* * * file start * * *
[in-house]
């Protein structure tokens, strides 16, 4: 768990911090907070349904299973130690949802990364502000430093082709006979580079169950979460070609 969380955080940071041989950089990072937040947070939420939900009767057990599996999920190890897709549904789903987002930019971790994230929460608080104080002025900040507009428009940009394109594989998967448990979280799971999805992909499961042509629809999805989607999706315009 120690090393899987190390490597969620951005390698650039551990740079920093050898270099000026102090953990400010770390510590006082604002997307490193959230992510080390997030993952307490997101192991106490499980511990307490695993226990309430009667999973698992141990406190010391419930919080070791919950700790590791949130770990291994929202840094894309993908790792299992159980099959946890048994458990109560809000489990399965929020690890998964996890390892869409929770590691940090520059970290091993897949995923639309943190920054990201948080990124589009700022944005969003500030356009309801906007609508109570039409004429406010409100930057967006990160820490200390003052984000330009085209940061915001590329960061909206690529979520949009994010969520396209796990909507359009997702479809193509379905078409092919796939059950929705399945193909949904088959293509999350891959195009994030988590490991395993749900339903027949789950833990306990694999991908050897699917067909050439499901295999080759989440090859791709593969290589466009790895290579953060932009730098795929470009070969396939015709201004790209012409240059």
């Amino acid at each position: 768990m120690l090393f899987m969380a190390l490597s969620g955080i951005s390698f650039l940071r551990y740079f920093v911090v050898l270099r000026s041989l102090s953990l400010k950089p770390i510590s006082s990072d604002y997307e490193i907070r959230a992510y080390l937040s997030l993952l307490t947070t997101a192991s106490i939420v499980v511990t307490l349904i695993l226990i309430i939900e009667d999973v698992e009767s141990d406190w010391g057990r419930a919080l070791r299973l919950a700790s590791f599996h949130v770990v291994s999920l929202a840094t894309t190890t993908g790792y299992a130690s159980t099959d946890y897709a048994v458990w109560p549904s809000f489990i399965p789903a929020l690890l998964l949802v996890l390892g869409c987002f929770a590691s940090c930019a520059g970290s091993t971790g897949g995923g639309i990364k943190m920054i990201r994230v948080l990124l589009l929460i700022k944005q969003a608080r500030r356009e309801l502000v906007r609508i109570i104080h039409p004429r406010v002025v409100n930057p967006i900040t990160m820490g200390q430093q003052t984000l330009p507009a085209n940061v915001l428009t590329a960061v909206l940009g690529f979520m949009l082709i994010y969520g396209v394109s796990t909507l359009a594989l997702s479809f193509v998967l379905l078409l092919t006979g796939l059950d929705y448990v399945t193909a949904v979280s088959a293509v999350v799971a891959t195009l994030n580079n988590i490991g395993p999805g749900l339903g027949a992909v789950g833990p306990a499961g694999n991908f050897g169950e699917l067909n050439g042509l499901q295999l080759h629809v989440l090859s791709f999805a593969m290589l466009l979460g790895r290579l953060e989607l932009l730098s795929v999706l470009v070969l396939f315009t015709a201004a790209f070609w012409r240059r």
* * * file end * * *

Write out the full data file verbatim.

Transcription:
[in-house]
């Protein structure tokens, strides 16, 4: 768990911090907070349904299973130690949802990364502000430093082709006979580079169950979460070609 969380955080940071041989950089990072937040947070939420939900009767057990599996999920190890897709549904789903987002930019971790994230929460608080104080002025900040507009428009940009394109594989998967448990979280799971999805992909499961042509629809999805989607999706315009 120690090393899987190390490597969620951005390698650039551990740079920093050898270099000026102090953990400010770390510590006082604002997307490193959230992510080390997030993952307490997101192991106490499980511990307490695993226990309430009667999973698992141990406190010391419930919080070791919950700790590791949130770990291994929202840094894309993908790792299992159980099959946890048994458990109560809000489990399965929020690890998964996890390892869409929770590691940090520059970290091993897949995923639309943190920054990201948080990124589009700022944005969003500030356009309801906007609508109570039409004429406010409100930057967006990160820490200390003052984000330009085209940061915001590329960061909206690529979520949009994010969520396209796990909507359009997702479809193509379905078409092919796939059950929705399945193909949904088959293509999350891959195009994030988590490991395993749900339903027949789950833990306990694999991908050897699917067909050439499901295999080759989440090859791709593969290589466009790895290579953060932009730098795929470009070969396939015709201004790209012409240059």
């Amino acid at each position: 768990m120690l090393f899987m969380a190390l490597s969620g955080i951005s390698f650039l940071r551990y740079f920093v911090v050898l270099r000026s041989l102090s953990l400010k950089p770390i510590s006082s990072d604002y997307e490193i907070r959230a992510y080390l937040s997030l993952l307490t947070t997101a192991s106490i939420v499980v511990t307490l349904i695993l226990i309430i939900e009667d999973v698992e009767s141990d406190w010391g057990r419930a919080l070791r299973l919950a700790s590791f599996h949130v770990v291994s999920l929202a840094t894309t190890t993908g790792y299992a130690s159980t099959d946890y897709a048994v458990w109560p549904s809000f489990i399965p789903a929020l690890l998964l949802v996890l390892g869409c987002f929770a590691s940090c930019a520059g970290s091993t971790g897949g995923g639309i990364k943190m920054i990201r994230v948080l990124l589009l929460i700022k944005q969003a608080r500030r356009e309801l502000v906007r609508i109570i104080h039409p004429r406010v002025v409100n930057p967006i900040t990160m820490g200390q430093q003052t984000l330009p507009a085209n940061v915001l428009t590329a960061v909206l940009g690529f979520m949009l082709i994010y969520g396209v394109s796990t909507l359009a594989l997702s479809f193509v998967l379905l078409l092919t006979g796939l059950d929705y448990v399945t193909a949904v979280s088959a293509v999350v799971a891959t195009l994030n580079n988590i490991g395993p999805g749900l339903g027949a992909v789950g833990p306990a499961g694999n991908f050897g169950e699917l067909n050439g042509l499901q295999l080759h629809v989440l090859s791709f999805a593969m290589l466009l979460g790895r290579l953060e989607l932009l730098s795929v999706l470009v070969l396939f315009t015709a201004a790209f070609w012409r240059r």